The Campaign Against the Missionaries.

The attitude of the Young Turks towards the Missionaries shows that their “Nationalism” has made them not only criminal but insane. The American Missionaries have worked in Turkey for more than eighty years. Their aim has been to revive religion in the subject Christian peoples and to give them an enlightened modern education; they have pursued this aim disinterestedly with a striking measure of success, and they have extended their work to the Moslems as far as the latter have responded to their advances. They are the creators of practically all the secondary education that exists in Turkey to-day. The most intelligent and progressive elements in the population of the Empire have come most under their influence, and have received from them a moral and intellectual stimulus which they could never have found for themselves. The educational work of the Missionaries should have been mentioned among the attempts made during the 19th century to reform Turkey gradually by a reconstruction within; for the effect of this work was far more penetrating, and far more fraught with hope for the future, than most of the political expedients instituted with diplomatic pomp and ceremony by the Concert of the Powers. And the Missionaries were the best friends of the Turkish government as well as of their subject peoples. They took no part in their pupils’ politics; they had no ulterior political purpose of their own to serve. They were the most valuable voluntary assistants the Young Turks could have had in what should have been their foremost aims if they had acted up to their democratic professions, and they were the assistants whom they had least of all to fear.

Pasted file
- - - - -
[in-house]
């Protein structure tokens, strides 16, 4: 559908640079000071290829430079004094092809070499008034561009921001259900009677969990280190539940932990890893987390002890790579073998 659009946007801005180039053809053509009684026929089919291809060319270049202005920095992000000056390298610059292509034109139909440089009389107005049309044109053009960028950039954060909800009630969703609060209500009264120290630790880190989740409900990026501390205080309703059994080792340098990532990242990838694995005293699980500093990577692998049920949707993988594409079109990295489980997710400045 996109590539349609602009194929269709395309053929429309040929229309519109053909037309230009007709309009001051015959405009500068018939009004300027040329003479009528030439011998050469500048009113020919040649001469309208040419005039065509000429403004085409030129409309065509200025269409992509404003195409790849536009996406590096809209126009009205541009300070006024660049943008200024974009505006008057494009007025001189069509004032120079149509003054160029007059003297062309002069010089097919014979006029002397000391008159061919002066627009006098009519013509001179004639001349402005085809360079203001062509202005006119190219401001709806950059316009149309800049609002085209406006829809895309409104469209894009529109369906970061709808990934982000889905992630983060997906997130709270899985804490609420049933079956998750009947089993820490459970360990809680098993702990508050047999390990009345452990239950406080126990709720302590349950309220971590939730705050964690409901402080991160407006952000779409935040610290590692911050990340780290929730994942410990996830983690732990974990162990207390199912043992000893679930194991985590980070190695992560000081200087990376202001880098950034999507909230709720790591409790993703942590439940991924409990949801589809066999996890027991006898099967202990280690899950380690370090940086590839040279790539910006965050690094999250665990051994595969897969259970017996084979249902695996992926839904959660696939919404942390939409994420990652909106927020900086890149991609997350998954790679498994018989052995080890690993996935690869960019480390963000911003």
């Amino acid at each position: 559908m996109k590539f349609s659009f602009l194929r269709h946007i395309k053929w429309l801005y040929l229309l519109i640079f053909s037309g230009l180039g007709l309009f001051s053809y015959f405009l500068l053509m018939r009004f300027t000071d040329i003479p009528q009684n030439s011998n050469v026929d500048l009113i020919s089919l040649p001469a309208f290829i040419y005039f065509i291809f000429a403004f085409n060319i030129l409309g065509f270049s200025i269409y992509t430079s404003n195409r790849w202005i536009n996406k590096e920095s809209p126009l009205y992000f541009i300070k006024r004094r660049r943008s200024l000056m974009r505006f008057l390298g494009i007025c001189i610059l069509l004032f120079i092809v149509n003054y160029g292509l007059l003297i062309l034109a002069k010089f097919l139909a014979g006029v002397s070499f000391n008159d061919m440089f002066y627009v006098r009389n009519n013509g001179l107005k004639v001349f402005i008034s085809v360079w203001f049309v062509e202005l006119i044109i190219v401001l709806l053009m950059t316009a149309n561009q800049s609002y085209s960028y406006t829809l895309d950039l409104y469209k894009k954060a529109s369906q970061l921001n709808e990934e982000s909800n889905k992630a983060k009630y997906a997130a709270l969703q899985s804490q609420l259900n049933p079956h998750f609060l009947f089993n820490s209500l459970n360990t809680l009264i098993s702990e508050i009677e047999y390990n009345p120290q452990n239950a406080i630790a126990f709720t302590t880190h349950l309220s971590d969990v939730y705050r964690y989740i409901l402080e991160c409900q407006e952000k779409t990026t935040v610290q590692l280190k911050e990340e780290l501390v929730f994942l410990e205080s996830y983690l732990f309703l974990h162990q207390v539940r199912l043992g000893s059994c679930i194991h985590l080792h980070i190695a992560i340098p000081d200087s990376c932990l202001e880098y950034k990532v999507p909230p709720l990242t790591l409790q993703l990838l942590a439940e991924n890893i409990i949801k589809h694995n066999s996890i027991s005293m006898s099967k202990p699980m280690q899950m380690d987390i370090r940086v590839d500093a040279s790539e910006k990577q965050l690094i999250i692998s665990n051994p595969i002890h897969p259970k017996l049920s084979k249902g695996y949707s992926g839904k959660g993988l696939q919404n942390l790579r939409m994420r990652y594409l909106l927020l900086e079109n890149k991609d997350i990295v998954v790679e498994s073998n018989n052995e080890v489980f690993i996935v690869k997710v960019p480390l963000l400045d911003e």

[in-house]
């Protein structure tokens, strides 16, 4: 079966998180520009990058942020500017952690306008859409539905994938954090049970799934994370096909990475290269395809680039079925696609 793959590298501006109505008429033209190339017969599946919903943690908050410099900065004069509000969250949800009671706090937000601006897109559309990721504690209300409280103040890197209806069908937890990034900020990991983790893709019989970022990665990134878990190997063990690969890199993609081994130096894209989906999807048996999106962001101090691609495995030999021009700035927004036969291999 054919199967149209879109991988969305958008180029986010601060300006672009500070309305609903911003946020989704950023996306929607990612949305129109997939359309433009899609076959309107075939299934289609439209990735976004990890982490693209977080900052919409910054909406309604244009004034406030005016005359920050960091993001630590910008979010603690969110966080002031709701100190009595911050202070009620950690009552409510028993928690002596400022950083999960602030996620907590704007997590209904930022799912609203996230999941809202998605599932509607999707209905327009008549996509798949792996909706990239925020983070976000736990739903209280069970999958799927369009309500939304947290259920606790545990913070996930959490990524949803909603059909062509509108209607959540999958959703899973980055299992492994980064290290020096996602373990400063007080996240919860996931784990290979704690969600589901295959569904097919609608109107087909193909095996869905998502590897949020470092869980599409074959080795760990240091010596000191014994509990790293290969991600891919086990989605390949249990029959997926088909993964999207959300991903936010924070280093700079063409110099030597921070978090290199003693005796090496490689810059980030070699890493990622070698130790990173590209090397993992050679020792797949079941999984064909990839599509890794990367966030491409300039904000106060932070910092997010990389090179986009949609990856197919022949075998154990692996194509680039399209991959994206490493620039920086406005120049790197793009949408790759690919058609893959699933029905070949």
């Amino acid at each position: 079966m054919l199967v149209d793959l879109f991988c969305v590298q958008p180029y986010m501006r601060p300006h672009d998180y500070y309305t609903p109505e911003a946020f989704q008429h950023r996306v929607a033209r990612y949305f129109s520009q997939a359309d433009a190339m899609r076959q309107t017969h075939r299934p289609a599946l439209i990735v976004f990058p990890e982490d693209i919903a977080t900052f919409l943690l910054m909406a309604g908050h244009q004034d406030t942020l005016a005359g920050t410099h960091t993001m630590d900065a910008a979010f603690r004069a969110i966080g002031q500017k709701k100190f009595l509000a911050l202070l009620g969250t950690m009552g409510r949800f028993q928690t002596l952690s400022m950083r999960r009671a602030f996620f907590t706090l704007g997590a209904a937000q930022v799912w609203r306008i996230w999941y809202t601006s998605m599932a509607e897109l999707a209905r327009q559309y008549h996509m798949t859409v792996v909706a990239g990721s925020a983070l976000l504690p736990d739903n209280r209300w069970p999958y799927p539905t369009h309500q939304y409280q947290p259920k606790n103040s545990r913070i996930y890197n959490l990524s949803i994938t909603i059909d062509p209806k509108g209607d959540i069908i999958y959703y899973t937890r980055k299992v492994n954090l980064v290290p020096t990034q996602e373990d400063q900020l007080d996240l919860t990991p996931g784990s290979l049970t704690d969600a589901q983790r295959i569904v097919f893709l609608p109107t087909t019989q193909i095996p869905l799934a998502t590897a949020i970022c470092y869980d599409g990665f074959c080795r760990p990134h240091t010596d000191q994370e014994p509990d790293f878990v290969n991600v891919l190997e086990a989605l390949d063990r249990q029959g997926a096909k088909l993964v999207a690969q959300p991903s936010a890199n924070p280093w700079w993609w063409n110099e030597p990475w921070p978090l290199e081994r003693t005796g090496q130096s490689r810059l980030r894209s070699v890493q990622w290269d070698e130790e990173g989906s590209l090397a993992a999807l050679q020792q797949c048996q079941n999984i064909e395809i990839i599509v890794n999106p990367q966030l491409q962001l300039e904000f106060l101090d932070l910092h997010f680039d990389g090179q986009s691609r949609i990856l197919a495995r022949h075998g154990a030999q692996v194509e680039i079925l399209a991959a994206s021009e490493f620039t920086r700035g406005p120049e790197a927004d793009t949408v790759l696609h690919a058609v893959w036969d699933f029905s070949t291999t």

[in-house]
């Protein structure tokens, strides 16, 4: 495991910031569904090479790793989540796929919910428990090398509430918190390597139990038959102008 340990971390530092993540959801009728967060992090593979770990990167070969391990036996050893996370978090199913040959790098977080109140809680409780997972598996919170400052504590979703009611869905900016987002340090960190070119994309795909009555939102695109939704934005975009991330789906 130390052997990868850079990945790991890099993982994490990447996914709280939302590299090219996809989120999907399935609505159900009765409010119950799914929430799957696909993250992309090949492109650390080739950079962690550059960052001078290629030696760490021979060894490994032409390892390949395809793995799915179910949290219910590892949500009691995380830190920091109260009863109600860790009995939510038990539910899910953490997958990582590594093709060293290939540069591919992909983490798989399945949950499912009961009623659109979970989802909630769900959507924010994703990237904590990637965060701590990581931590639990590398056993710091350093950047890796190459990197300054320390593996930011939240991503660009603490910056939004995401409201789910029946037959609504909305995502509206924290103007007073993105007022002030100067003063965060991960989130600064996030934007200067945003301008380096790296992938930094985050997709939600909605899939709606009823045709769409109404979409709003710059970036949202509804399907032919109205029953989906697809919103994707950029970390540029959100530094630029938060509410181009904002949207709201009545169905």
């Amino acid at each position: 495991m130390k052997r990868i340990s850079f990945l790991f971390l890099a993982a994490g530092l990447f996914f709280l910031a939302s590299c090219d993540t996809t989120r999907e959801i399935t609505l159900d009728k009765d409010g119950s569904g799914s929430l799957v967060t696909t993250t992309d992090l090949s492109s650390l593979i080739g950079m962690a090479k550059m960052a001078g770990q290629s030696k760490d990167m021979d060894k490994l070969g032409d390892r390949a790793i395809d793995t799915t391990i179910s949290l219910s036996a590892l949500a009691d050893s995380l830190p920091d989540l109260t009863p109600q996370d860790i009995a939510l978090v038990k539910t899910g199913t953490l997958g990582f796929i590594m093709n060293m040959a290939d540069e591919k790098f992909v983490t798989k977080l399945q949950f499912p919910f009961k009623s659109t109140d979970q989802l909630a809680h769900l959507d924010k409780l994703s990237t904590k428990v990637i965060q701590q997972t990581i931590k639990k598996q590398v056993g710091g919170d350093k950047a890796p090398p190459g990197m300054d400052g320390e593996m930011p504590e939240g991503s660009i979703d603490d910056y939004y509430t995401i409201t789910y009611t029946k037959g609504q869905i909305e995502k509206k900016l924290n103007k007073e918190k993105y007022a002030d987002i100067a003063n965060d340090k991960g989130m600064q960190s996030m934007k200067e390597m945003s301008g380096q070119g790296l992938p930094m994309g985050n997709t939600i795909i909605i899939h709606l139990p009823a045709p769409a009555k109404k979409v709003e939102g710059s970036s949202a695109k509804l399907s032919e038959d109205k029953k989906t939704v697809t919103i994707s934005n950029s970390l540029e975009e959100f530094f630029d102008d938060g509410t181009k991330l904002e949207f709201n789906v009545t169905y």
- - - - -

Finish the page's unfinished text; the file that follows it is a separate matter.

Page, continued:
Actually, however, the Young Turks, after they had destroyed the Missionaries’ work by exterminating the subject peoples among whom it was principally carried on, dragging away to exile, shame and death the boys and girls in their schools, torturing to death the native professors whom the Missionaries had trained up to be their colleagues, have finally confiscated the American schools, colleges and mission-stations in many parts of the Empire, and have put the harshest pressure on the Missionaries themselves to quit the country of which they are the benefactors.

On April 4th, 1916, the Turkish newspaper Hilal published an article in praise of a lecture by a member of the German Reichstag called Traub, in which the lecturer is reported to have declared himself “opposed to all missionary activities in the Turkish Empire.”

“The suppression,” writes Hilal, “of the schools founded and directed by ecclesiastical missions, a measure which follows the abolition of the capitulary régime, was no less important. Thanks to their schools, foreigners were able to exercise great influence over the young men of the country, and they were virtually in charge of the spiritual and intellectual guidance of our country. By closing them the Government has put an end to a situation as humiliating as it was dangerous....”

This is the policy of Ottomanisation. But it was put more bluntly by a Turkish gendarme in conversation with a Danish Red Cross Sister, who had been dismissed from her post in a hospital at Erzindjan for protesting against the Armenian Deportations. “‘First,’ he said, ‘we kill the Armenians, then the Greeks, then the Kurds,’ He would certainly,” the Danish lady comments, “have been delighted to add: ‘And then the foreigners.’”[2]

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